Teaching philosophy

Understanding, not Memorizing

Knowledge is not just bare facts, but wisdom obtained through experimentation, observation, thought, and discussion. One of our major goals is to show that facts and algorithms are worthless without understanding the essence of the phenomena we study. We want to demonstrate to our campers that any concept or theory is possible to grasp, but genuine understanding is the result one must always seek.

Interconnection of All Knowledge

Human knowledge is an indivisible entity, and all of its disciplines are tightly interconnected. We aim to show how deeply the different branches of human knowledge are connected with one another. Our students will encounter problems that cannot be solved without realizing the links between mathematics and art, chemistry and literature, or physics and history.

Complex Concepts

We believe that students are far more prepared to understand complex concepts than adults may think. While we do not plan to overwhelm our campers with tons of sophisticated problems, lectures will go far beyond their school curriculum.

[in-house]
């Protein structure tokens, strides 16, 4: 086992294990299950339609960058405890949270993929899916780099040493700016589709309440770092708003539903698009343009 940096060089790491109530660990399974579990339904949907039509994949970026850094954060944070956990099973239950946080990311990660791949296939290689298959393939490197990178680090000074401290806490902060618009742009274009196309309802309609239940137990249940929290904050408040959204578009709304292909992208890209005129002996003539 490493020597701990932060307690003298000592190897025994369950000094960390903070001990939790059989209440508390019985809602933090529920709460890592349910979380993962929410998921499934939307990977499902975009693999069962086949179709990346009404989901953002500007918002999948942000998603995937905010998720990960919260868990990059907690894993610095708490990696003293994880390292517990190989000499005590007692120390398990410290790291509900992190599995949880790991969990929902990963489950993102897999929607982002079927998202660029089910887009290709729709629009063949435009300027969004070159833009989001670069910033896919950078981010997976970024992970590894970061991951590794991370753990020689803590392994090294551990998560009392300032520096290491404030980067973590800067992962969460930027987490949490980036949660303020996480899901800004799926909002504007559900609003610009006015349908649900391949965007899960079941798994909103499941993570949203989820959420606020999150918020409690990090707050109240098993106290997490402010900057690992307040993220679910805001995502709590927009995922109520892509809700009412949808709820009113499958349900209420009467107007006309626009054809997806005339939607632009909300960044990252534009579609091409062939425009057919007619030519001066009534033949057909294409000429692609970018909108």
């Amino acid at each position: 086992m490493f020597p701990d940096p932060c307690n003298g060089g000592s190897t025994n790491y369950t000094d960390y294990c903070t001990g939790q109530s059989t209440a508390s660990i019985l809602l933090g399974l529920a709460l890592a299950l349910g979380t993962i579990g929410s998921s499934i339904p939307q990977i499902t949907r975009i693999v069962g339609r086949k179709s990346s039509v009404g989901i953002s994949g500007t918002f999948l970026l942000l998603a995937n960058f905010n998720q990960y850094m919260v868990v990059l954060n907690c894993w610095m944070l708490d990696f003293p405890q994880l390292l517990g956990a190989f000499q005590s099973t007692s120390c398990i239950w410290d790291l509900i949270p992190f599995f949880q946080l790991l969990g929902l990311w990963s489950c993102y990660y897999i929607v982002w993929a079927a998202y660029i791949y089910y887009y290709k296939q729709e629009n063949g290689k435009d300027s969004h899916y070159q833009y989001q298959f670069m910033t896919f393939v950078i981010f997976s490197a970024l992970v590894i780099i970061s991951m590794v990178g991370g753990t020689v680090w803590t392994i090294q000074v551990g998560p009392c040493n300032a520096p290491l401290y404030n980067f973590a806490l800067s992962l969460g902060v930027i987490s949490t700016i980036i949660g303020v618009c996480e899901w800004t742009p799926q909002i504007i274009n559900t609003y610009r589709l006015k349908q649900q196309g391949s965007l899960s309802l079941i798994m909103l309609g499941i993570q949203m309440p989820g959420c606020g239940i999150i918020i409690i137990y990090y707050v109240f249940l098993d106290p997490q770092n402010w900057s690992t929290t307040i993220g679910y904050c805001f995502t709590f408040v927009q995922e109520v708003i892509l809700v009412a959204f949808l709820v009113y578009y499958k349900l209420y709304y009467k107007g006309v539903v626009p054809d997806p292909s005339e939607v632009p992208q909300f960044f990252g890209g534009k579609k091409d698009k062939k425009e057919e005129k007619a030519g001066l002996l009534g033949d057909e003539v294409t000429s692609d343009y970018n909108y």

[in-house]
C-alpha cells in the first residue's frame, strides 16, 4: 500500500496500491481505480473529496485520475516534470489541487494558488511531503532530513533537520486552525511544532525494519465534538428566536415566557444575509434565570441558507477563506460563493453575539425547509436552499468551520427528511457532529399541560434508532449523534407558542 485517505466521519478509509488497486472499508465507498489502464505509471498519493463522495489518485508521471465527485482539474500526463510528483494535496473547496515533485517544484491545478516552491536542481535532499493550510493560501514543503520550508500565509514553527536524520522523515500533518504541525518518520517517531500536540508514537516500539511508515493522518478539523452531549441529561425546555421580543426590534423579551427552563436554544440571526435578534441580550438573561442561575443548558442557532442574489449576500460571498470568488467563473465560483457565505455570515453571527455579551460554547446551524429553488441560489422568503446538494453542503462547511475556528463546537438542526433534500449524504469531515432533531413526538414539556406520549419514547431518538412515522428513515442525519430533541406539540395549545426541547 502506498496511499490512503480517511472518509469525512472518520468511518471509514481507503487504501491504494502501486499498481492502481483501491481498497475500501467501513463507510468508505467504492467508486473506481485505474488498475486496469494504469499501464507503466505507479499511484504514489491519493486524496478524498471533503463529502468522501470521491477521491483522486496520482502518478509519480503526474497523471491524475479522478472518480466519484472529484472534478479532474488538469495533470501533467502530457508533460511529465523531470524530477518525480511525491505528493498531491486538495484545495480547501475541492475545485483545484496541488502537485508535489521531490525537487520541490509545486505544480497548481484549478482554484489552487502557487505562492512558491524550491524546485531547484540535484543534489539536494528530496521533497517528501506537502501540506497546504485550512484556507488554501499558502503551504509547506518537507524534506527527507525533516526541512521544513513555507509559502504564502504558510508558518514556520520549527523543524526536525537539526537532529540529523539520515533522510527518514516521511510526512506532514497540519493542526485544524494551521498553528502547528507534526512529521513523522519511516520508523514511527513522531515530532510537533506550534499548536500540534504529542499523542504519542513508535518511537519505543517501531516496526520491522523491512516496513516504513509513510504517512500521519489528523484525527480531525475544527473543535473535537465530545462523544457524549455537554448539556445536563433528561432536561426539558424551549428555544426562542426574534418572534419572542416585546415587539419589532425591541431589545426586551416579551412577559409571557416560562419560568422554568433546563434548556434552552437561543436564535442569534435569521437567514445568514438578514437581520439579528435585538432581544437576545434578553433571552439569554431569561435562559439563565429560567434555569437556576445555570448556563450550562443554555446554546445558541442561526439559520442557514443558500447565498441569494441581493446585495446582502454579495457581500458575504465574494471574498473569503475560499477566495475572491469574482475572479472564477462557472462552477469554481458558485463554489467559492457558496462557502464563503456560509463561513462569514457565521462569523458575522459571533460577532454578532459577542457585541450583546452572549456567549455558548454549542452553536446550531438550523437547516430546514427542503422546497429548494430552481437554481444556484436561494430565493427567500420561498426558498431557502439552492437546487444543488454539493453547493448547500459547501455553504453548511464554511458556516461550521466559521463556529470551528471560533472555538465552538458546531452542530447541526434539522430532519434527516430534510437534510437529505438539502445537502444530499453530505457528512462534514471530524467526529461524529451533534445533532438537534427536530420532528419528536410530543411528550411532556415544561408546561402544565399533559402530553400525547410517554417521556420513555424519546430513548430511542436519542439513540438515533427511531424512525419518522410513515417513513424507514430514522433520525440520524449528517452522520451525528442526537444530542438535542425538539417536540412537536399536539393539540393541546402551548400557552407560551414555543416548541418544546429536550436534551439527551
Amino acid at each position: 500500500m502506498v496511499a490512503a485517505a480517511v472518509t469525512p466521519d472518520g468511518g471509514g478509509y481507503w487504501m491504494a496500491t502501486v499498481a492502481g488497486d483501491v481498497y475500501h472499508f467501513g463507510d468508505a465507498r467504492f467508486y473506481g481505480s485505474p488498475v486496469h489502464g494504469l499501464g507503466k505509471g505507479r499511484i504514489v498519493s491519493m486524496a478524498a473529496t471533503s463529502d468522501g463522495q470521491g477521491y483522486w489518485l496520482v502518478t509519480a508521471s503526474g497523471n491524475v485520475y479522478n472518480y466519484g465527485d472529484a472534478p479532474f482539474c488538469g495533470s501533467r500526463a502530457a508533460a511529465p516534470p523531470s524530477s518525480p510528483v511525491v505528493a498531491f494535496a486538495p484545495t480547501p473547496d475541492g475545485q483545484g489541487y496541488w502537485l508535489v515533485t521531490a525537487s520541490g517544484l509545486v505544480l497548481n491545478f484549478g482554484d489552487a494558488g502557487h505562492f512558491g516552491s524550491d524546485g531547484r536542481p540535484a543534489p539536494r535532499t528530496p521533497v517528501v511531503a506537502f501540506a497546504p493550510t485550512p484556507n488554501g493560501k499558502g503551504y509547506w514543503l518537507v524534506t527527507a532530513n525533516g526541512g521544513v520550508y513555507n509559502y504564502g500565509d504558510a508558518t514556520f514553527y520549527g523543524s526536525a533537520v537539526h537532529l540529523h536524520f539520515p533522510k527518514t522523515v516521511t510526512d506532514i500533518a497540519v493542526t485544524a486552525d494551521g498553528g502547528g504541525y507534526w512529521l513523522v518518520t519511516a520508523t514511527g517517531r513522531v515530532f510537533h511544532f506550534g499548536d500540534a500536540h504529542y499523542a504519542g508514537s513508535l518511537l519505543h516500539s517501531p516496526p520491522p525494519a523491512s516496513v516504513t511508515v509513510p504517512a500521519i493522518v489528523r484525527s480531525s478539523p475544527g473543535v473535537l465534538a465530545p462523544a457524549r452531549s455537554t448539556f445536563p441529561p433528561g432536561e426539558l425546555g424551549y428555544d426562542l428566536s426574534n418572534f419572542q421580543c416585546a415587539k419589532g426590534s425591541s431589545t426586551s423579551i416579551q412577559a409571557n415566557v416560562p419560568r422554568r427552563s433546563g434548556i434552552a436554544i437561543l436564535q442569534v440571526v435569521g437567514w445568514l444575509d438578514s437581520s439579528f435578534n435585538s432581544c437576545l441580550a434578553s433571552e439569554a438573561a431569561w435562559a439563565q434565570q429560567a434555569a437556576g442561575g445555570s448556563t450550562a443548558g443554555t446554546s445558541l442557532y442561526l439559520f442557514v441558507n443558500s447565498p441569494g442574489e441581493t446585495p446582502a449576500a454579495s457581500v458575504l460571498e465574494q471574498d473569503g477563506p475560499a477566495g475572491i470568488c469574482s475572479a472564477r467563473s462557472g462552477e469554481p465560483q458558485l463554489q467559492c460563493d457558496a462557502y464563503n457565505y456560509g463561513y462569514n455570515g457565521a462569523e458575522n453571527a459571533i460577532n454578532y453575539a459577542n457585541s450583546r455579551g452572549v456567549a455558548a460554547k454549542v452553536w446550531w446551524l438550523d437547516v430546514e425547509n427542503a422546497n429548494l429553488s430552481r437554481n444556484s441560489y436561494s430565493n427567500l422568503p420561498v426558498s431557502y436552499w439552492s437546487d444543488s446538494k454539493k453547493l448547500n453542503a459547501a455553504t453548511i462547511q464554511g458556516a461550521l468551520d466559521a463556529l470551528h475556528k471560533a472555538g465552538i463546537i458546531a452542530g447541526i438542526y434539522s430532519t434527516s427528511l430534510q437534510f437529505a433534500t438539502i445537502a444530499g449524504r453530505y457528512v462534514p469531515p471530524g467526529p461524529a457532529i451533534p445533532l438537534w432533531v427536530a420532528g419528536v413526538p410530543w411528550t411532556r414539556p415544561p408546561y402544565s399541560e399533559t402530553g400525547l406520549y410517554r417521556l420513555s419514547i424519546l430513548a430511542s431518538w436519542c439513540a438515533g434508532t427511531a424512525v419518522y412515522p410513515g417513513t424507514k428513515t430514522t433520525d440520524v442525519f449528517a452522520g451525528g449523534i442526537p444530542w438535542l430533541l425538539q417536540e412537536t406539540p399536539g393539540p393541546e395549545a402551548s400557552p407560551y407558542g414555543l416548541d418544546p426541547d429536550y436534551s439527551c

Joy of Discovery

There is a huge difference between facts explained by a teacher and knowledge obtained by students themselves through experimentation and thought. At SigmaCamp, campers will experience the joy of discovery both during theoretical discussions and experimental practice activities.

No Separation by Spheres of Interest

Students will be divided into several groups; however, the division will be based neither on the subjects they choose nor their age. Additionally, one of the principal features of our philosophy is the creation of an atmosphere that excludes competition between individual campers.

Conversation, Conversation, Conversation

Another important and distinctive feature of our camp is that communication between the campers and their teachers is not restricted to formal discussion and practice. The teachers stay at camp throughout the day and are always open for informal conversation, allowing campers the unique opportunity to bond with their mentors for all their worth as intelligent and interesting people, not just as their science teachers. They may freely discuss the history of the Middle Ages with a PhD in Chemistry, play guitar with a professor of Mathematics, or share their visions of the future (or present) with anyone else at camp.